The Gestures standard, 4-way adjustable armrests are some of the best we’ve ever tested. Like the Leap’s upgraded arms, you can adjust the height width, depth, and pivot. That said, the difference is in the width adjustment and the Gesture has over 10 inches which has a huge impact on the other three adjustments. This allowed us to find the perfect fit, providing the best arm and shoulder support we’ve ever experienced.

What the Steelcase Leap and Gesture Have in Common

The Leap and Gesture are different chairs but they’re both made by Steelcase. As such, they have plenty in common.

Lots of Custom Options

If you order direct from Steelcase, both chairs come with lots of options which include;

  • The option to add a stool
  • Plenty of fabric and color options
  • Leather upholstery upgrades
  • Frame and base color
  • Additional lumbar options
  • Optional headrest
  • Casters for carpet or hard floors

If you do choose to create a custom chair, it will extend the lead time to 28 days.

Shipping Options

When you order direct from Steelcase, they usually ship within 7 business days. This can vary depending on how you customize your chair and the options you choose.

That said, Steelcase also offers a ‘Ready to Ship’ option for both chairs. These are pre-built chairs with a set specification that they can ship within 1 business day.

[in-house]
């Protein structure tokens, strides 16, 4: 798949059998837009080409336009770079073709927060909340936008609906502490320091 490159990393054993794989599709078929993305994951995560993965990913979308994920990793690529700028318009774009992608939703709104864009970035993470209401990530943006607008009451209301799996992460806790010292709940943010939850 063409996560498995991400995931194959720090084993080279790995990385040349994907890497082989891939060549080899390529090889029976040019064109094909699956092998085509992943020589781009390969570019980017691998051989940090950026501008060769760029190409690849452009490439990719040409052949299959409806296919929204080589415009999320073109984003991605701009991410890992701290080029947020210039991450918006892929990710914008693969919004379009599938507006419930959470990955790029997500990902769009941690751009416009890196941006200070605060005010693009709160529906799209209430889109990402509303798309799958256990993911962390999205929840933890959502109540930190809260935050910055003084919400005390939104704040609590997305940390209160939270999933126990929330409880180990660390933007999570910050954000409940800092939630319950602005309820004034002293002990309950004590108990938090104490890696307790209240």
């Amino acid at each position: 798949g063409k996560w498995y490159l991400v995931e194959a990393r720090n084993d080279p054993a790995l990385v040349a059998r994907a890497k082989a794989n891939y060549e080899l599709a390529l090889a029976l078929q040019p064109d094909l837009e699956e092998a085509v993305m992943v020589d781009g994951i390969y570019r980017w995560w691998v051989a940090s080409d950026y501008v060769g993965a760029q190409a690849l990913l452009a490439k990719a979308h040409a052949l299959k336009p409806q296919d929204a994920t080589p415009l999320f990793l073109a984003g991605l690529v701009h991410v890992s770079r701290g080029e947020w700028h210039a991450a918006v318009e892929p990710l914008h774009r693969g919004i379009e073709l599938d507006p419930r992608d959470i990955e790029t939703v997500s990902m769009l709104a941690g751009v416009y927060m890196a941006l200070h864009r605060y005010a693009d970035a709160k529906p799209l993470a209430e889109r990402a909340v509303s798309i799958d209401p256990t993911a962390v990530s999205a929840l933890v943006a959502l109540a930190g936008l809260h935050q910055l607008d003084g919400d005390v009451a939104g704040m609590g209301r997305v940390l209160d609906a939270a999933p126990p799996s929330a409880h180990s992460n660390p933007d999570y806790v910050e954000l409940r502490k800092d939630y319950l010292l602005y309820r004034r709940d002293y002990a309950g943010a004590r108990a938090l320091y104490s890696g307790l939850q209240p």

Ordered in small quantities, Steelcase will ship your chair via FedEx Ground.

If you order your chair fully assembled, both chairs come in a pretty heavy box. The Leap’s shipping weight is 66lbs while the Gestures is 78lbs so you might need a second pair of hands to move it.

Of course, you don’t have to order direct from Steelcase. Especially if you’re happy with a pre-built chair, there are various places you can order from. Each with its own shipping companies and delivery lead times.

Excellent Build Quality

The build quality of both the Steelcase Leap and Gesture is excellent. In fact, they’re two of the most well-put-together chairs we have tested.